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Museum Scientist Will Oversee Sample Analysis For 2016 Mission to Asteroid

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OSIRIS-REx will use a robotic arm to pluck samples from a near-Earth asteroid. The mission, called Origins-Spectral Interpretation-Resource Identification-Security-Regolith Explorer (OSIRIS-REx), will be the first U.S. mission to carry samples from an asteroid back to Earth. 

Image: © NASA.


Geologist Harold C. Connolly, a research associate in the Museum’s Department of Earth and Planetary Sciences, will oversee sample analysis on the first U.S. mission to collect material from an asteroid and bring it to Earth for study.

NASA announced the new mission-which is called Origins-Spectral Interpretation-Resource Identification-Security-Regolith Explorer, or OSIRIS-REx-in late May as the third mission in its New Frontiers Program. An unmanned spacecraft will be launched in 2016 to the near-Earth asteroid 1999 RQ36 and will travel for four years to its destination. After OSIRIS-REx performs surface mapping of the asteroid—a process that may take up to 505 days—Connolly will be responsible for recommending locations most suitable for sampling.

“We will narrow it down to several choices to select the best location based on low risk to the spacecraft and on chemical signatures” found during surface mapping, says Connolly, who is also professor of Earth and Planetary Sciences at the City University of New York.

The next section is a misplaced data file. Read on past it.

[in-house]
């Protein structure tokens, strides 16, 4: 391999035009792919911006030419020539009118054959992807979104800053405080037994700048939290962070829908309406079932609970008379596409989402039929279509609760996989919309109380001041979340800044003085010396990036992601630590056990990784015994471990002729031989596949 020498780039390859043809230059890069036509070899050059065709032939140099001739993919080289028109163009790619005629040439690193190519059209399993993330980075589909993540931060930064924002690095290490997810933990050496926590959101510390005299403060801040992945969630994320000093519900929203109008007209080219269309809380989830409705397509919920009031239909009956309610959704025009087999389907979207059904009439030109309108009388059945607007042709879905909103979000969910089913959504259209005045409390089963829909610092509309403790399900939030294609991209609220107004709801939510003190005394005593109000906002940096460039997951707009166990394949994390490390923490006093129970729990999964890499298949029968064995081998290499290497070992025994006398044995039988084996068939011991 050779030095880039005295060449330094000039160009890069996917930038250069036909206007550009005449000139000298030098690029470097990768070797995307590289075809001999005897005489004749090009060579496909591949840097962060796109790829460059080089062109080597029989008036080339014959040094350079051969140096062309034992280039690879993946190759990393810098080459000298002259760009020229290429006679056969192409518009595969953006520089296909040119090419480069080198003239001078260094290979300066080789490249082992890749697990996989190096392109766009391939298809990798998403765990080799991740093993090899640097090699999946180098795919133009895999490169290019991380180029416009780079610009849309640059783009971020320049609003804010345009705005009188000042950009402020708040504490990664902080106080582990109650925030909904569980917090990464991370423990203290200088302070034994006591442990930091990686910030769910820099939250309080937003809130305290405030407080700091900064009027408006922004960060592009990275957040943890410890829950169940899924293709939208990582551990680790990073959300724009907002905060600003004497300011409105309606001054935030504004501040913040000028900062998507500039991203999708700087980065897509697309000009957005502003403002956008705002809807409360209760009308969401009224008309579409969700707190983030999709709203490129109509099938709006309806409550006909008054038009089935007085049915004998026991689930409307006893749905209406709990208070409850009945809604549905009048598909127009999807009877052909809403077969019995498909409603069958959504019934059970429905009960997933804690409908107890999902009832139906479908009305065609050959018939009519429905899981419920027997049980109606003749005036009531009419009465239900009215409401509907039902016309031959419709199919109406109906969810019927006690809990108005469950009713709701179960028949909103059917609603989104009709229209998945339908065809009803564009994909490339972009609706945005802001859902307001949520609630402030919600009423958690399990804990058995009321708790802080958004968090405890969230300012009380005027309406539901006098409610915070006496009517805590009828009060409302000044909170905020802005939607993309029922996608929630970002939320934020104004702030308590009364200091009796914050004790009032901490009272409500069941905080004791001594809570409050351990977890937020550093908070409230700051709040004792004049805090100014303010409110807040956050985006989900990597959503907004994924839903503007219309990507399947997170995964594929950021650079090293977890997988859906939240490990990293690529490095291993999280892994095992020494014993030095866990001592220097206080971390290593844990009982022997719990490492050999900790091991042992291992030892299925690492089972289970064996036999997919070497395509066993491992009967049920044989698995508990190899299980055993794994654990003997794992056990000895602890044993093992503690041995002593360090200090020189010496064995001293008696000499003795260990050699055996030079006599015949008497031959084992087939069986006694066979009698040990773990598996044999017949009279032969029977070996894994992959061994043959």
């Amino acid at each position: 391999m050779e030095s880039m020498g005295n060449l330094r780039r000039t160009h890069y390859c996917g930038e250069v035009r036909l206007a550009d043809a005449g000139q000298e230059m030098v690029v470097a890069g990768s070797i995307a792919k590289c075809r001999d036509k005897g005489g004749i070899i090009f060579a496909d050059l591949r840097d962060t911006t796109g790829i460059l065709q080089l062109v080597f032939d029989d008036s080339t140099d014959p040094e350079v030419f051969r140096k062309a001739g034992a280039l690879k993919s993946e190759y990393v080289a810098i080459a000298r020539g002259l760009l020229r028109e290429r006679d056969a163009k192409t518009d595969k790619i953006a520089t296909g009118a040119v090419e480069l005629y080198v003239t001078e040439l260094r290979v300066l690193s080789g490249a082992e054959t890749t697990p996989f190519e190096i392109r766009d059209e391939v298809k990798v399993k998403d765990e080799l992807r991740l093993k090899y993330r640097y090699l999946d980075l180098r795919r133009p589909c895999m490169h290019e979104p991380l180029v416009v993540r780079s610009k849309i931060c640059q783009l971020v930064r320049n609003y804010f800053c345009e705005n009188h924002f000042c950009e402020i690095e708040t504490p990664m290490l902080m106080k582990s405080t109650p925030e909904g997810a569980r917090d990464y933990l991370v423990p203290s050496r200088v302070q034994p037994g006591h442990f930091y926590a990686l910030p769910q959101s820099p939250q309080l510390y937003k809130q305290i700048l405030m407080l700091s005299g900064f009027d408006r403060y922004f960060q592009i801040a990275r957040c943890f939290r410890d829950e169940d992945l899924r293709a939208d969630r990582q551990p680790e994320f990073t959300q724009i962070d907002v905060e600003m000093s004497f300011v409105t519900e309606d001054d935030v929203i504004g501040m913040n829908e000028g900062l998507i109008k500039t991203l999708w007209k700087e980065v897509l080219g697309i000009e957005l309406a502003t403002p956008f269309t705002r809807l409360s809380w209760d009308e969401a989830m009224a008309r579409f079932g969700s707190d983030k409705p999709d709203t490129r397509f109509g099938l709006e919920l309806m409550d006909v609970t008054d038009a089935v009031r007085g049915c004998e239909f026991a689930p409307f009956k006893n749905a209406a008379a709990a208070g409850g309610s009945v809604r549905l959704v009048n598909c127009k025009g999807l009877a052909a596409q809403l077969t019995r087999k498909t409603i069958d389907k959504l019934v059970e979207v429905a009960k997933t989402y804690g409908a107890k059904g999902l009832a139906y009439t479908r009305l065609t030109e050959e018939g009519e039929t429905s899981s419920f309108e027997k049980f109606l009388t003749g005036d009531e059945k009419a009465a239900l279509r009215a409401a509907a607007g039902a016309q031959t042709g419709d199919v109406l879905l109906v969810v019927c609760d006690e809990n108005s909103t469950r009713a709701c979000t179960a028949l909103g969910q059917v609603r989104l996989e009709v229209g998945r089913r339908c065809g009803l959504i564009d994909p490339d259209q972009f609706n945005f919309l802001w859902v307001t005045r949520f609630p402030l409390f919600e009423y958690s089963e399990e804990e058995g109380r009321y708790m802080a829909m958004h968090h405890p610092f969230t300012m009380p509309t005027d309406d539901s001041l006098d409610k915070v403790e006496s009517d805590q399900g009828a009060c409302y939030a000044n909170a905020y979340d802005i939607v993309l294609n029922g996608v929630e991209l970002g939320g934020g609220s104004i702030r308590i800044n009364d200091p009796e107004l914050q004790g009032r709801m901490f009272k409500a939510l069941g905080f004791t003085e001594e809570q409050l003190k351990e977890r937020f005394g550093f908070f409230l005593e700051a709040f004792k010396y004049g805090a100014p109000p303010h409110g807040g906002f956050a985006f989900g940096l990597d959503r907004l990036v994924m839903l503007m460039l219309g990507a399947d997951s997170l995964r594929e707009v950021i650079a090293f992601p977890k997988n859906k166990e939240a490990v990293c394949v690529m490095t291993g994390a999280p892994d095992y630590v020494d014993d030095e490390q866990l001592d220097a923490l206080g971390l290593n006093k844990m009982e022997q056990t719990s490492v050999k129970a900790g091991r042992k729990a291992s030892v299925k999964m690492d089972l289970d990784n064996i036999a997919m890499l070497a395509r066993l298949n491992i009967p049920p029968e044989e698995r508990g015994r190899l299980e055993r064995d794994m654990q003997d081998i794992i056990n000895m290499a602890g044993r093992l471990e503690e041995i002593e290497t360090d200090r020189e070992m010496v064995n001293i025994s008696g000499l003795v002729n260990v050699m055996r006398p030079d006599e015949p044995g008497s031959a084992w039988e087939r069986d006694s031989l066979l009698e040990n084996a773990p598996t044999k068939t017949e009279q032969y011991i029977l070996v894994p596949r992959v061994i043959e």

The spacecraft will use a robotic arm to collect at least 60 grams of material, which will be brought to Earth in 2023 for worldwide distribution for study. As mission sample scientist, Connolly will prepare the plan that specifies which researchers will receive material for analysis. In advance of the launch, Connolly will be helping to coordinate and integrate studies of the asteroid’s spectroscopy and geology, which will draw on data from ground-based observations of RQ36 and reference meteorites, including specimens in the Museum’s collection.

Asteroids, which contain original material from the solar nebula that gave rise to our solar system more than 4.5 billion years ago, yield important clues about the formation of the solar system and planets. OSIRIS-REx aims to bring back pristine samples for study.

“Sample return sets the highest standard for unmanned missions beyond Earth, because samples “keep on giving” as we develop better instrumentation in our laboratories,” says Denton Ebel, associate curator in the Department of Earth and Planetary Sciences at the Museum. “Samples can be returned to over and over again as new questions are raised and new ideas are proposed. For example, the Museum houses a large collection of asteroid samples, the meteorites. In this case we will know the exact source, and the samples will be unaffected by entry into Earth’s atmosphere.”

In addition to collecting samples, OSIRIS-REx will gather data to help scientists better understand RQ36’s orbit, information that can help develop strategies to deflect asteroids that approach the Earth.

Connolly is a co-investigator on the mission with Principal Investigator Michael Drake of the University of Arizona in Tucson.

Tags: NASA

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